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Madoff Investors Suing SIPC

Posted by Larry Doyle on February 24, 2010 2:39 PM |

You can rest assured that the powers that be on Wall Street would just as soon have the Madoff saga over. The Madoff scam perpetrated on investors is an ugly reminder of the non-existent financial regulatory system during the better part of the last twenty years.

I also believe many in Washington also might like to see the Madoff saga quietly pass by. The failures of the SEC, FINRA, and SIPC in this greatest of scams are an ugly reminder of the Wall Street-Washington incest.

Well, while many of the incestuous partners would like to turn the page, there remains a lot of filth that still needs to be cleaned up and a lot of individuals and institutions that need to be held to account.

To that end, I commend the Madoff investors and I stand by them as they announce a suit tomorrow against the directors of the Securities Investor Protection Corporation (SIPC).

America should not allow itself to be fatigued by the fight for justice and fairness in this Madoff scam. The endless pursuit for real transparency and integrity does not measure itself by a calendar but rather by results.

The fight continues.

MADOFF VICTIMS TO ANNOUNCE LAWSUIT ALLEGING FRAUD AGAINST DIRECTORS OF SECURITIES INVESTOR PROTECTION CORPORATION

Suit charges SIPC fraudulently induced Madoff investors to believe they had up to $500,000 insurance coverage on securities and seeks compensatory and punitive damages

New York, NY –Bernie Madoff investors on Thursday will announce a lawsuit against the directors and key officers of the Securities Investor Protection Corporation (SIPC) for what they allege is a massive investment insurance scam.

Madoff victims and their attorney will gather on the steps of Federal Hall in Lower Manhattan, opposite the New York Stock Exchange, to announce the legal action and call for Congressional reform of the quasi-governmental SIPC agency.

The class action lawsuit, to be filed in New Jersey federal court, accuses the SPIC directors of orchestrating a scheme to fraudulently induce thousands of Madoff victims to invest in a SIPC-insured broker with the deliberate intention of denying SIPC insurance in the event of a loss. The plaintiffs claim that the defendants are personally liable for the damages the plaintiffs and others similarly situated have suffered.

The financial industry which is Wall Street has utilized the cover of SIPC protection to promote its business. As such Wall Street needs to be held accountable.

Wall Street paid out approximately $140 billion in bonuses in 2009. Bonuses should only have been paid after firms involved in the fraudulent distribution of auction-rate securities made investors whole and after Madoff investors received their SIPC payouts.

LD

  • Matt

    AMEN Larry! Couldn’t agree with you more.

  • disenchanted

    I can’t pass an opinion on whether SIPC did
    not come through for the investors, but I
    can tell you that SIPC obviously ran out of
    funds. BD’s that had no affiliation with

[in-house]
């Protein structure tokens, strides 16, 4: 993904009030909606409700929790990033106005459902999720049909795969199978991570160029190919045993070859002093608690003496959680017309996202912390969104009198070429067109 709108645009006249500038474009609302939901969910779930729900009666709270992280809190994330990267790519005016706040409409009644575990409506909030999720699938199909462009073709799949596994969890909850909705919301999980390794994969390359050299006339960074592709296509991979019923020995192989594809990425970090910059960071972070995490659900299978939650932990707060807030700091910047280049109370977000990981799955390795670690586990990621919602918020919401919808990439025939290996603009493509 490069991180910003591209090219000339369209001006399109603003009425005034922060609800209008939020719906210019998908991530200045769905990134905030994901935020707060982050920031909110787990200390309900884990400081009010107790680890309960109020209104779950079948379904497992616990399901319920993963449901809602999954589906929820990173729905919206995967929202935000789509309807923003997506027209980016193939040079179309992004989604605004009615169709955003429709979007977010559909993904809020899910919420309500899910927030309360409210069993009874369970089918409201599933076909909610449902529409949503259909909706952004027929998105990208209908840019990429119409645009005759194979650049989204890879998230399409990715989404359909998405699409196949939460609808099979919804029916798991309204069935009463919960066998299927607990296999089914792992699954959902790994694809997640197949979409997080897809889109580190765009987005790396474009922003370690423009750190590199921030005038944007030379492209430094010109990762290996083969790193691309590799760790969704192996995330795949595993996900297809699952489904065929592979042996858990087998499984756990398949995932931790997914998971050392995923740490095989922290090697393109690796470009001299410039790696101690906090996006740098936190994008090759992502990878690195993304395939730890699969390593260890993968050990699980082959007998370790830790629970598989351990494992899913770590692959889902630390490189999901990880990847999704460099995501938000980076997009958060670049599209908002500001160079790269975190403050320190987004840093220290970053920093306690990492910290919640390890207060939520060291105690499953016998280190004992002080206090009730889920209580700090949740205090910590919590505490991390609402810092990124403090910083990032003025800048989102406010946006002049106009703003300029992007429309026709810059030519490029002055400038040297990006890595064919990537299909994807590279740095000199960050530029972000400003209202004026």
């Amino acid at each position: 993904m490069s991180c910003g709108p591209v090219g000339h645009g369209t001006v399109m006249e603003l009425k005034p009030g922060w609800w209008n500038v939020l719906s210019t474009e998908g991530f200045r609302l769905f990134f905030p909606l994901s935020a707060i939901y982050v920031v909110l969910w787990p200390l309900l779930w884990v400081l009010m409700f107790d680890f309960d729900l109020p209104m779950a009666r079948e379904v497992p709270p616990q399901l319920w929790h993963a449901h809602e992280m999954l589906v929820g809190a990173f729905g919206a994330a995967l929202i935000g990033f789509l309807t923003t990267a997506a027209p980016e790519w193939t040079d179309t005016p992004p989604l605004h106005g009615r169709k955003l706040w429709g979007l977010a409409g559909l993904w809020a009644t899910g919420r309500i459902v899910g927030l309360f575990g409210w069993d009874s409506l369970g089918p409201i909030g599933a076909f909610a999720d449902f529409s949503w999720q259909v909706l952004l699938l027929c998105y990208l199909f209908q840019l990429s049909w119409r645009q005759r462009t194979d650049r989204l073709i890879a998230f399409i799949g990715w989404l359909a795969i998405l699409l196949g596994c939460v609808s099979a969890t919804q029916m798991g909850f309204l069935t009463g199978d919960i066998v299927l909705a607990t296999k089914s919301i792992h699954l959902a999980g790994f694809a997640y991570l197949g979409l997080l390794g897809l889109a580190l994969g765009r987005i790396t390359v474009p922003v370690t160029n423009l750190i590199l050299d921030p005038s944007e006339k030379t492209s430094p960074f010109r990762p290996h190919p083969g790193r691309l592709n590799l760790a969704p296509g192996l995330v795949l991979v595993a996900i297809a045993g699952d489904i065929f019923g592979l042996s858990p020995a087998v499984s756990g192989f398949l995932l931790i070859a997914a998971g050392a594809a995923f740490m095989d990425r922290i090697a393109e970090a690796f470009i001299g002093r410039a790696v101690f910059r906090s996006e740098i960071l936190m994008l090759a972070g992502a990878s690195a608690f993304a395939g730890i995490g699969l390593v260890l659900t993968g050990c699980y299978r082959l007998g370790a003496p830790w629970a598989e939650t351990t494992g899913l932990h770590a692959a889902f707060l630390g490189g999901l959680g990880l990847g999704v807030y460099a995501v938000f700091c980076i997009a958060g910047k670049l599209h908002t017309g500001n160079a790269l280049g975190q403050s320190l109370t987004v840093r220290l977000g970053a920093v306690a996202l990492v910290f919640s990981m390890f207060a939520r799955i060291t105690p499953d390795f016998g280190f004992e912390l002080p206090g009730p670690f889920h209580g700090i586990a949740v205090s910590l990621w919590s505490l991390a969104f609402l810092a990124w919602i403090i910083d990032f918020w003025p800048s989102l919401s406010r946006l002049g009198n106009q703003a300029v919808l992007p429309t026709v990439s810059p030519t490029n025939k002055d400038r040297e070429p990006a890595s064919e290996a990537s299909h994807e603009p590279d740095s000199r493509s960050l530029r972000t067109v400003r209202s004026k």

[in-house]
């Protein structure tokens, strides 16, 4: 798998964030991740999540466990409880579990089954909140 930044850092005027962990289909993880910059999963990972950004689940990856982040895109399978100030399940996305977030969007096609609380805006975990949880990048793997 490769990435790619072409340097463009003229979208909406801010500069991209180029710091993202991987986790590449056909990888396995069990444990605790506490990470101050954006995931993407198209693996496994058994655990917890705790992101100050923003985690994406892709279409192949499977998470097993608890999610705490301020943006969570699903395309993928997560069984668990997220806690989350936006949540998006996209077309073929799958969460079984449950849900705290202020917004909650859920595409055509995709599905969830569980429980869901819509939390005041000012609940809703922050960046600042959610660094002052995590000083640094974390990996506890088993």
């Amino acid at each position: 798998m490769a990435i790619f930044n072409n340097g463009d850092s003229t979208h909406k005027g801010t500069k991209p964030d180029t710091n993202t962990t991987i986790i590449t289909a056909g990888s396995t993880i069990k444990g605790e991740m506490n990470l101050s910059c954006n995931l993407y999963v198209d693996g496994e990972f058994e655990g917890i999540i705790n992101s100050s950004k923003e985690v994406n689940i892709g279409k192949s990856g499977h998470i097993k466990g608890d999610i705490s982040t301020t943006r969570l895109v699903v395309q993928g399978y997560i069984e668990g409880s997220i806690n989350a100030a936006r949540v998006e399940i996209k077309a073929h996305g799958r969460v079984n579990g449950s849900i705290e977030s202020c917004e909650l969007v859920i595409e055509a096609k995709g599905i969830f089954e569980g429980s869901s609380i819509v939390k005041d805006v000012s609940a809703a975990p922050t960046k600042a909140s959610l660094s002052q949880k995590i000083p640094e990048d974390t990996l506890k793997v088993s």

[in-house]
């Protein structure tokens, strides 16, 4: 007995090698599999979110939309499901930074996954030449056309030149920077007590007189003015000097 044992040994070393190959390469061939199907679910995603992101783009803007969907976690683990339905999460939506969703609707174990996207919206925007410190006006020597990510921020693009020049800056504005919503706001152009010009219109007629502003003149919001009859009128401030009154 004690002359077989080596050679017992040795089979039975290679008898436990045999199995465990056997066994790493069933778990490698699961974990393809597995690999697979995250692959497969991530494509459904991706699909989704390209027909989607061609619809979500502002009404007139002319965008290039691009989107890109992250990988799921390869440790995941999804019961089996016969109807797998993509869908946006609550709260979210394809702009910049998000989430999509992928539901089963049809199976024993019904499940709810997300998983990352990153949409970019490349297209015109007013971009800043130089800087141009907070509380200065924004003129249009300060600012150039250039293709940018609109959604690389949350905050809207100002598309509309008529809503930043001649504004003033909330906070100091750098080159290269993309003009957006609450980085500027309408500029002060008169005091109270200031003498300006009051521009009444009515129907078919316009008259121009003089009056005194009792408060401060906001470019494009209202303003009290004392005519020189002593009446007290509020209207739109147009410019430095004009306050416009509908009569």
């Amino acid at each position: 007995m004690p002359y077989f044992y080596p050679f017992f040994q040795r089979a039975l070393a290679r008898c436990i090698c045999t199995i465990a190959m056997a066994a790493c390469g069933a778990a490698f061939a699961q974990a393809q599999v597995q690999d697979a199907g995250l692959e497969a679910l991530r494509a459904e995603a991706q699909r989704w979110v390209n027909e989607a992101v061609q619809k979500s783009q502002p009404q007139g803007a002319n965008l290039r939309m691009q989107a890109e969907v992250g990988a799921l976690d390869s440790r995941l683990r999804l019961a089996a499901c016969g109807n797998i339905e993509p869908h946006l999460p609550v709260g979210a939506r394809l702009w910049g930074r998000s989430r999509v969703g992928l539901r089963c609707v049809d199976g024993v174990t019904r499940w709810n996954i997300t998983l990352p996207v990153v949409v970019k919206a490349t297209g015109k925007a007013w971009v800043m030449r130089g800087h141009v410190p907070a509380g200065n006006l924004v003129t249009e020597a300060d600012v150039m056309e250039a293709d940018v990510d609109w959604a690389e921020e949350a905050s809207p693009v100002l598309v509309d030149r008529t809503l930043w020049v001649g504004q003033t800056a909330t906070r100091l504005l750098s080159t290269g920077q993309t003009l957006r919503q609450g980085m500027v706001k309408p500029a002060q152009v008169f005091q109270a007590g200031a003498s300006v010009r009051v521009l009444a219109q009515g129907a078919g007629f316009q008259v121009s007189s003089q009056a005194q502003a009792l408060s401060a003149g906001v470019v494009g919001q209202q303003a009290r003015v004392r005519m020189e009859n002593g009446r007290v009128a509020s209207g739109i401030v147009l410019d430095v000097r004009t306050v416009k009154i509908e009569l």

Madoff or any of his customers are paying the
    price. Many of us are now paying tens of
    thousands of dollars a year as our assessment.
    Last year we paid $ 150.00.

    • Always Learning

      Well, $150/year sounds incredibly low. There should obviously be some sort of scale for premiums. I’m not saying that tens of thousands for a small company is appropriate, but $150/year is a joke. What is even more of a joke is that a place like Goldman only paid $150/year.

  • disenchanted

    The assesment was cut many years ago to
    a straight $150.00 because SIPC had stated
    that it was way over funded. Prior to that
    we were paying a hefty assessment. It took
    one incident, Madoff, to empty the bucket.

    • LD

      Disenchanted,

      The point here is that the industry may have thought it was overfunded but in fact it wasn’t.

      Having Goldman Sachs, JP Morgan et al pay $150 annual premiums for 13 years is truly an abomination.

      I should be more specific, when I refer to Wall Street or the industry, I am accustomed to thinking of it from the standpoint of the large Wall Street firms. I appreciate your questions and concerns given your connection to smaller broker dealers.

  • disenchanted

    Everyone seems to be missing my point. It is
    not the SIPC fund per say, I am alluding to,
    it is that such an egregious fraud was able
    to be perpetrated, and now we are all paying
    the price. Few samll firms sold ARS,and was not the cause of the bubble breaking. When Finra audits us they
    leave no stone unturned. It is immpossible
    that they could have missed him if he got
    the same treatment we do.

  • richard friedman

    I understand the perspective as expressed by the brokers. The investors, as usual, don’t seem to matter. SIPC, for many reasons has become a scam. Millions of investors covered by a mere $150 per broker for 19 years for up to $500,000 in protection that does not exist when an “event” happens! And none of the brokers thought there was anything wrong with that? Once again the investor has lost confidence in Wall Street and Wall Street wonders why.






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